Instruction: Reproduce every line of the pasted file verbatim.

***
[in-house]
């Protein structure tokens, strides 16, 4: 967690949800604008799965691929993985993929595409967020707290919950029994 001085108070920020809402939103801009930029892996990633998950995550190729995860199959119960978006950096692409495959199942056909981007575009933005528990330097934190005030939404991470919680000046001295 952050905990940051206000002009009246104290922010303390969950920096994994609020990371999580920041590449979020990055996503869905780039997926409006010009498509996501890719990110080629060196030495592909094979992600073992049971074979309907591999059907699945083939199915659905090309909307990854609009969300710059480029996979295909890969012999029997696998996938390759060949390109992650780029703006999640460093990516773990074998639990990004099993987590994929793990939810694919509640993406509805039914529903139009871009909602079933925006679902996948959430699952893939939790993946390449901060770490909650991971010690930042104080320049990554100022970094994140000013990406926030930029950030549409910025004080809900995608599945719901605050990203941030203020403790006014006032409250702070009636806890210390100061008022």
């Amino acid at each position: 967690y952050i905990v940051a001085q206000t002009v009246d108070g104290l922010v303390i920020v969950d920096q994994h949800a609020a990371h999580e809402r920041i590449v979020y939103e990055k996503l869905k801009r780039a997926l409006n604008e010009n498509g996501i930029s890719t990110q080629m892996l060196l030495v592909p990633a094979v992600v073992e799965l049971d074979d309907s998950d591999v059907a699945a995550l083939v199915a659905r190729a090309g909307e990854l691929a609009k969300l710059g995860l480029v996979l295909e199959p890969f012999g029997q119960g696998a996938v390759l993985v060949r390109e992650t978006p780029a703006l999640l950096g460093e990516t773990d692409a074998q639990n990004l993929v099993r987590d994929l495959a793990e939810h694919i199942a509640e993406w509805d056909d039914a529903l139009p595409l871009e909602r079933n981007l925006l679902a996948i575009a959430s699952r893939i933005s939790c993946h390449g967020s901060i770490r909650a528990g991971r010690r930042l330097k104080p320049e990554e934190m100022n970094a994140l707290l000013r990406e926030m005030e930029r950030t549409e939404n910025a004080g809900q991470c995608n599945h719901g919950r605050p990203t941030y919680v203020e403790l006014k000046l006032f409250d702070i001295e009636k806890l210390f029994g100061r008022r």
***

[in-house]
């Protein structure tokens, strides 16, 4: 967690949800604008799965691929993985993929595409967020707290919950029994 001085108070920020809402939103801009930029892996990633998950995550190729995860199959119960978006950096692409495959199942056909981007575009933005528990330097934190005030939404991470919680000046001295 952050905990940051206000002009009246104290922010303390969950920096994994609020990371999580920041590449979020990055996503869905780039997926409006010009498509996501890719990110080629060196030495592909094979992600073992049971074979309907591999059907699945083939199915659905090309909307990854609009969300710059480029996979295909890969012999029997696998996938390759060949390109992650780029703006999640460093990516773990074998639990990004099993987590994929793990939810694919509640993406509805039914529903139009871009909602079933925006679902996948959430699952893939939790993946390449901060770490909650991971010690930042104080320049990554100022970094994140000013990406926030930029950030549409910025004080809900995608599945719901605050990203941030203020403790006014006032409250702070009636806890210390100061008022």
């Amino acid at each position: 967690y952050i905990v940051a001085q206000t002009v009246d108070g104290l922010v303390i920020v969950d920096q994994h949800a609020a990371h999580e809402r920041i590449v979020y939103e990055k996503l869905k801009r780039a997926l409006n604008e010009n498509g996501i930029s890719t990110q080629m892996l060196l030495v592909p990633a094979v992600v073992e799965l049971d074979d309907s998950d591999v059907a699945a995550l083939v199915a659905r190729a090309g909307e990854l691929a609009k969300l710059g995860l480029v996979l295909e199959p890969f012999g029997q119960g696998a996938v390759l993985v060949r390109e992650t978006p780029a703006l999640l950096g460093e990516t773990d692409a074998q639990n990004l993929v099993r987590d994929l495959a793990e939810h694919i199942a509640e993406w509805d056909d039914a529903l139009p595409l871009e909602r079933n981007l925006l679902a996948i575009a959430s699952r893939i933005s939790c993946h390449g967020s901060i770490r909650a528990g991971r010690r930042l330097k104080p320049e990554e934190m100022n970094a994140l707290l000013r990406e926030m005030e930029r950030t549409e939404n910025a004080g809900q991470c995608n599945h719901g919950r605050p990203t941030y919680v203020e403790l006014k000046l006032f409250d702070i001295e009636k806890l210390f029994g100061r008022r």